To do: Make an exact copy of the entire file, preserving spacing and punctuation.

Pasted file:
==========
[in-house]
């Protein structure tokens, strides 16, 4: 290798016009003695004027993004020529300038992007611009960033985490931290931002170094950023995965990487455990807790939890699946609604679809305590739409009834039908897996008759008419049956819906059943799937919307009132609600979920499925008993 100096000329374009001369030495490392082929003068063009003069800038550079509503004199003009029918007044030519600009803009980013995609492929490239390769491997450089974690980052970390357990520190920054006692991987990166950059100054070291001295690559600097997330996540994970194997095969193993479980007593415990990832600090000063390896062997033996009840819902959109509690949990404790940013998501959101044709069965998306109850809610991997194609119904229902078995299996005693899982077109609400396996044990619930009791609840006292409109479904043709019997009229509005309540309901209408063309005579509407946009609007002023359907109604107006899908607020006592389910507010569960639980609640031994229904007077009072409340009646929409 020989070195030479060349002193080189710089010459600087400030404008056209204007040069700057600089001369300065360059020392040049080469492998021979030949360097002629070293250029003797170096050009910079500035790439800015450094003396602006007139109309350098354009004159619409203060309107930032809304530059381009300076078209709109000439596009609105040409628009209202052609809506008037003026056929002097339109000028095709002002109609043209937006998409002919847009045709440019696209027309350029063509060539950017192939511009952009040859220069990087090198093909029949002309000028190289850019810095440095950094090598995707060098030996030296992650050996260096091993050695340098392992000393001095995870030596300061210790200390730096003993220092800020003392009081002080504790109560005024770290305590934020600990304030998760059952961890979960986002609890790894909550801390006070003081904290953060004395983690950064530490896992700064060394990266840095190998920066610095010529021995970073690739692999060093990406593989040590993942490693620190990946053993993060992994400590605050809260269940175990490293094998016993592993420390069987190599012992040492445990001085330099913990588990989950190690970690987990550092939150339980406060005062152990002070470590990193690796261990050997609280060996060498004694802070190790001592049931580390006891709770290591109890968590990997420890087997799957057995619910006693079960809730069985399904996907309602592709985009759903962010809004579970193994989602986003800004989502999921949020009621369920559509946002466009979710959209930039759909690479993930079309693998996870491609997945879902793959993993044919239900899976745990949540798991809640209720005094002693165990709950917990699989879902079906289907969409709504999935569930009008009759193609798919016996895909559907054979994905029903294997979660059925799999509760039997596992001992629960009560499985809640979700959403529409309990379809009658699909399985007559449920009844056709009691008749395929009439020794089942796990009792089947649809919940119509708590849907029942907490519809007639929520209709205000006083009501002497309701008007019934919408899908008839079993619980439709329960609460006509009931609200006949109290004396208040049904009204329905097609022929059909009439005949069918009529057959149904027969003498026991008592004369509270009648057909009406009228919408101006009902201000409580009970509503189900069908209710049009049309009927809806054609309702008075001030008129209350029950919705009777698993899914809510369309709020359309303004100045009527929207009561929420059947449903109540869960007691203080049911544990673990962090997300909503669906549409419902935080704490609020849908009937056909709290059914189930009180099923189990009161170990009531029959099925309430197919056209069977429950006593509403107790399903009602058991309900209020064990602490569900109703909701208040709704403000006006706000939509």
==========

[in-house]
């Protein structure tokens, strides 16, 4: 290798016009003695004027993004020529300038992007611009960033985490931290931002170094950023995965990487455990807790939890699946609604679809305590739409009834039908897996008759008419049956819906059943799937919307009132609600979920499925008993 100096000329374009001369030495490392082929003068063009003069800038550079509503004199003009029918007044030519600009803009980013995609492929490239390769491997450089974690980052970390357990520190920054006692991987990166950059100054070291001295690559600097997330996540994970194997095969193993479980007593415990990832600090000063390896062997033996009840819902959109509690949990404790940013998501959101044709069965998306109850809610991997194609119904229902078995299996005693899982077109609400396996044990619930009791609840006292409109479904043709019997009229509005309540309901209408063309005579509407946009609007002023359907109604107006899908607020006592389910507010569960639980609640031994229904007077009072409340009646929409 020989070195030479060349002193080189710089010459600087400030404008056209204007040069700057600089001369300065360059020392040049080469492998021979030949360097002629070293250029003797170096050009910079500035790439800015450094003396602006007139109309350098354009004159619409203060309107930032809304530059381009300076078209709109000439596009609105040409628009209202052609809506008037003026056929002097339109000028095709002002109609043209937006998409002919847009045709440019696209027309350029063509060539950017192939511009952009040859220069990087090198093909029949002309000028190289850019810095440095950094090598995707060098030996030296992650050996260096091993050695340098392992000393001095995870030596300061210790200390730096003993220092800020003392009081002080504790109560005024770290305590934020600990304030998760059952961890979960986002609890790894909550801390006070003081904290953060004395983690950064530490896992700064060394990266840095190998920066610095010529021995970073690739692999060093990406593989040590993942490693620190990946053993993060992994400590605050809260269940175990490293094998016993592993420390069987190599012992040492445990001085330099913990588990989950190690970690987990550092939150339980406060005062152990002070470590990193690796261990050997609280060996060498004694802070190790001592049931580390006891709770290591109890968590990997420890087997799957057995619910006693079960809730069985399904996907309602592709985009759903962010809004579970193994989602986003800004989502999921949020009621369920559509946002466009979710959209930039759909690479993930079309693998996870491609997945879902793959993993044919239900899976745990949540798991809640209720005094002693165990709950917990699989879902079906289907969409709504999935569930009008009759193609798919016996895909559907054979994905029903294997979660059925799999509760039997596992001992629960009560499985809640979700959403529409309990379809009658699909399985007559449920009844056709009691008749395929009439020794089942796990009792089947649809919940119509708590849907029942907490519809007639929520209709205000006083009501002497309701008007019934919408899908008839079993619980439709329960609460006509009931609200006949109290004396208040049904009204329905097609022929059909009439005949069918009529057959149904027969003498026991008592004369509270009648057909009406009228919408101006009902201000409580009970509503189900069908209710049009049309009927809806054609309702008075001030008129209350029950919705009777698993899914809510369309709020359309303004100045009527929207009561929420059947449903109540869960007691203080049911544990673990962090997300909503669906549409419902935080704490609020849908009937056909709290059914189930009180099923189990009161170990009531029959099925309430197919056209069977429950006593509403107790399903009602058991309900209020064990602490569900109703909701208040709704403000006006706000939509």